“The trees were close to pipeline trench and so were originally marked for removal,” said Pipeline Project SSH&E Lead Paul May. “However, during our early works environmental surveys discovered they contained nesting hollows for ducks, lorikeets, pardalotes and kestrels. “As a result, Nacap, the pipeline contractor preserved the trees and worked around them.”
Advisian Environmental Scientist Kim Stewart photographed the birds on January 19 showing that the kestrel chick was close to fledging and the pardalotes were still actively feeding chicks in the nest.
“Apart from actively working to minimise our impact on the environment as we construct this vital infrastructure, we also look for opportunities to contribute where we can,” said Replacement Pipeline Project Manager David Ffrench.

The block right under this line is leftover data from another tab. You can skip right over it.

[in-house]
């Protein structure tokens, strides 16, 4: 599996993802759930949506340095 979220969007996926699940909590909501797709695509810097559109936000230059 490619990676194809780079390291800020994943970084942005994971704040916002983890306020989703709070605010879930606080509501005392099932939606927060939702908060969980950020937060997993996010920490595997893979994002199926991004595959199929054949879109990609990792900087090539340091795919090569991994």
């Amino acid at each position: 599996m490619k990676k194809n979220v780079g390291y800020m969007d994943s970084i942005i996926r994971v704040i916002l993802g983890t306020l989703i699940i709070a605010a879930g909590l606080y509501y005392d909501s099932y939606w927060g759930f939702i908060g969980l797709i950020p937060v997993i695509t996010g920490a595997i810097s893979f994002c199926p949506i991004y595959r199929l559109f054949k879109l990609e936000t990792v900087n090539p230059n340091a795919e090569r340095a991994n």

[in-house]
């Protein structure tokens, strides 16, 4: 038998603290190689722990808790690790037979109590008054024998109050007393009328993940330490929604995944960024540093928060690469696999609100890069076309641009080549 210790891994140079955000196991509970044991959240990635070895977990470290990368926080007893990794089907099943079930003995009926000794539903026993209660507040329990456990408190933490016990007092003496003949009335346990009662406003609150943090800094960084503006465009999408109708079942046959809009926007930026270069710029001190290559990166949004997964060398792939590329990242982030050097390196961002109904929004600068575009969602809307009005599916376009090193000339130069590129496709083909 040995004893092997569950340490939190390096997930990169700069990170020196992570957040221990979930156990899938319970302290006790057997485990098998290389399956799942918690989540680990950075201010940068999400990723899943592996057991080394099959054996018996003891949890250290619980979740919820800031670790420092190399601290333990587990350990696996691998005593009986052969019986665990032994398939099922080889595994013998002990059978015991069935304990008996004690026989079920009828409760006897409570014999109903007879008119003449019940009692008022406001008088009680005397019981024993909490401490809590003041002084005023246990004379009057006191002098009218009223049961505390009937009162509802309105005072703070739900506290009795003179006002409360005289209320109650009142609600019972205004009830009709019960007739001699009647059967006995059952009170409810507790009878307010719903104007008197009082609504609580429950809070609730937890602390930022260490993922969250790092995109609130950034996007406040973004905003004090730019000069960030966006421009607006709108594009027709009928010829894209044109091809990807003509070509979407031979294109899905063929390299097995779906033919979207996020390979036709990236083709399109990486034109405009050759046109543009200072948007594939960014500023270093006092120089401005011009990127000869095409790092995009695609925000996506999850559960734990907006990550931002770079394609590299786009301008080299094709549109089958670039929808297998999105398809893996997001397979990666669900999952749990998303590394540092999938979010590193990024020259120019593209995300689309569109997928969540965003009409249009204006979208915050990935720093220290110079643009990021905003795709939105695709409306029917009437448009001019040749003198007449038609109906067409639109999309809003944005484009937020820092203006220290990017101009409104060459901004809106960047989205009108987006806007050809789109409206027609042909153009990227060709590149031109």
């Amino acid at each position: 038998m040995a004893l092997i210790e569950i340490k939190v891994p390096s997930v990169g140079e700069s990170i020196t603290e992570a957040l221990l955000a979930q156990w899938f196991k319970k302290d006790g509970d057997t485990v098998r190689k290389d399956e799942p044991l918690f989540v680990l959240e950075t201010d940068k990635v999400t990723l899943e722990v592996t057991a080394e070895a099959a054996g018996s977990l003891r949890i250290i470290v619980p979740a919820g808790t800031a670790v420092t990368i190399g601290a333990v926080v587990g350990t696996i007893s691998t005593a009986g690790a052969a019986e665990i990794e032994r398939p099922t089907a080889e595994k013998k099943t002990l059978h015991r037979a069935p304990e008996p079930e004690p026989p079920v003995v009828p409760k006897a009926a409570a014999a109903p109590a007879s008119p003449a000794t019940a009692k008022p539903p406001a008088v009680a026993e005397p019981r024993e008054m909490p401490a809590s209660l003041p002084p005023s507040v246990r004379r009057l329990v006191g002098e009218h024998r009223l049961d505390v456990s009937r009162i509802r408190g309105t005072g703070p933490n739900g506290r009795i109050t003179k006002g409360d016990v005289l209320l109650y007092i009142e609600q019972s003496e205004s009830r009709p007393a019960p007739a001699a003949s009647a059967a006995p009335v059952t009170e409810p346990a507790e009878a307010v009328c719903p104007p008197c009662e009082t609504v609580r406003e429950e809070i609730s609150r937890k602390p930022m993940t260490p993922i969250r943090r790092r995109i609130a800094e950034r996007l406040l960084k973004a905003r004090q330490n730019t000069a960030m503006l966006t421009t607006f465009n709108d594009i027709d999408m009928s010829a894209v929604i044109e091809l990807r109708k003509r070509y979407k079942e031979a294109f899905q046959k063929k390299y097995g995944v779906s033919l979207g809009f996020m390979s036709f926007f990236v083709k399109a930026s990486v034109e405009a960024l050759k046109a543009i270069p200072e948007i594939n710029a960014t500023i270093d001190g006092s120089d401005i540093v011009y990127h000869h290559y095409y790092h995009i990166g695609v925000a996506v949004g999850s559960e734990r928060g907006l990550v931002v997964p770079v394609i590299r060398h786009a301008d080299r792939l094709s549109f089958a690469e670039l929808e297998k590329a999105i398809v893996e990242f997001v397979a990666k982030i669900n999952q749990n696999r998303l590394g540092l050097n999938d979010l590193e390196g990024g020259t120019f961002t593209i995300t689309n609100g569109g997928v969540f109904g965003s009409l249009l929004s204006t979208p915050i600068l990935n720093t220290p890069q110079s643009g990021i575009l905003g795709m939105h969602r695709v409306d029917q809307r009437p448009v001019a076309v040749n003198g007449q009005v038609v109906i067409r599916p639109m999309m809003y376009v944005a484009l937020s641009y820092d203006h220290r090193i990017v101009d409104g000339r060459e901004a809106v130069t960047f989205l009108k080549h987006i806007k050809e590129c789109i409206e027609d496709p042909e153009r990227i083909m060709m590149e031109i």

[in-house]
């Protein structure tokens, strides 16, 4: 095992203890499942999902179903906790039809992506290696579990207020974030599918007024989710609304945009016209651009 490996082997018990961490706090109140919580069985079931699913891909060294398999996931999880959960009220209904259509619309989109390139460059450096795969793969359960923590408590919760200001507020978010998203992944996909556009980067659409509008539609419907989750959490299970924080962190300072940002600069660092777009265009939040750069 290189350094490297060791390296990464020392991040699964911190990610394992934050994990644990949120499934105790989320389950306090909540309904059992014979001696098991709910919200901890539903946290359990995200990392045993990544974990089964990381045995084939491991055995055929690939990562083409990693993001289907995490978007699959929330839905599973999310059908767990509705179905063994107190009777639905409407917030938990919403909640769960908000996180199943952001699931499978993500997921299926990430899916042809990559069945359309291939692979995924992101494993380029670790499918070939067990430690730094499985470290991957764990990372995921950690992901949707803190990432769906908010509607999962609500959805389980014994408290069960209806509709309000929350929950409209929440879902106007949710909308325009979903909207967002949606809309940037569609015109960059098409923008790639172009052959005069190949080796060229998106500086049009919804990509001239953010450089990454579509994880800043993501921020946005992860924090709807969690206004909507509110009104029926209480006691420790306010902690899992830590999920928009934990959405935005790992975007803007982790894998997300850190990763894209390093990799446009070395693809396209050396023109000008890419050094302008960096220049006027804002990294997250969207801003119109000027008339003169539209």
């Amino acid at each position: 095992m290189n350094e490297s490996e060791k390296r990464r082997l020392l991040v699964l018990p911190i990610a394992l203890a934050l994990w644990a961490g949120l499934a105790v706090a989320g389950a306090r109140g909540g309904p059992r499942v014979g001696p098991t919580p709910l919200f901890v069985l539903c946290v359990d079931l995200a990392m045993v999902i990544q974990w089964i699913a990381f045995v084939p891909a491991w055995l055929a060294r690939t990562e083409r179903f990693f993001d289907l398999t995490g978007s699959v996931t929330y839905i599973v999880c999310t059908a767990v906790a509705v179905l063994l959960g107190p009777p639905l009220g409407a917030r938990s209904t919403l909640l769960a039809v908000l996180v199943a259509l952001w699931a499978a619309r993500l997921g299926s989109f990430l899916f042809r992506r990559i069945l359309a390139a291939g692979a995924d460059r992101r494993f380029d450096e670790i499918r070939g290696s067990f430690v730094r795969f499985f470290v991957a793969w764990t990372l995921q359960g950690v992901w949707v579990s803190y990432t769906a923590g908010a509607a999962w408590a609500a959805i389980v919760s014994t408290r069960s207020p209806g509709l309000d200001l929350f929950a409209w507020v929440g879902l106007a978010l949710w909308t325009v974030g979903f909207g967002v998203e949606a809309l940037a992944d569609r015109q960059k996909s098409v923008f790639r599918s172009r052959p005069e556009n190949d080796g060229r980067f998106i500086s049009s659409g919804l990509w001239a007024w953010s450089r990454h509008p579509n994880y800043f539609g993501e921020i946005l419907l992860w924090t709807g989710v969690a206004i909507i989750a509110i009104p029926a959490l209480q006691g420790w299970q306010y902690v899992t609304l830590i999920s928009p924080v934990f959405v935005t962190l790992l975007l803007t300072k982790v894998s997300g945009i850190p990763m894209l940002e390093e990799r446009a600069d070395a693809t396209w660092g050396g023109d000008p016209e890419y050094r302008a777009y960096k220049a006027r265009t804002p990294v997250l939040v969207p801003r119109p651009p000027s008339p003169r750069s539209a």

“We were thrilled to be able to support two local Landcare groups to enhance the environment in the Warragul and Mt Worth areas.”
Warragul and District Urban Landcare and Mt Worth and District Landcare will undertake two projects, each of which will engage local community members with planting days and educational activities, while achieving significant environmental benefits.
The projects will each receive funding from the Esso/BHP Billiton Gippsland Basin Joint Venture through a partnership with Landcare Australia.
Esso is replacing a 187-kilometre pipeline, which transports crude oil and condensate between its facilities at Longford and Long Island Point. The pipeline is a critical piece of infrastructure that will allow the continued delivery of crude oil and condensate, and will also ensure that natural gas from our offshore Gippsland operations continues to flow to Australian households and businesses.
Construction commenced in January 2016 and it is expected that pipeline commissioning will occur in the second half of 2017.
“Being able to contribute to meaningful projects in the local community is a small gesture we can make to thank the community for their ongoing support,” said David.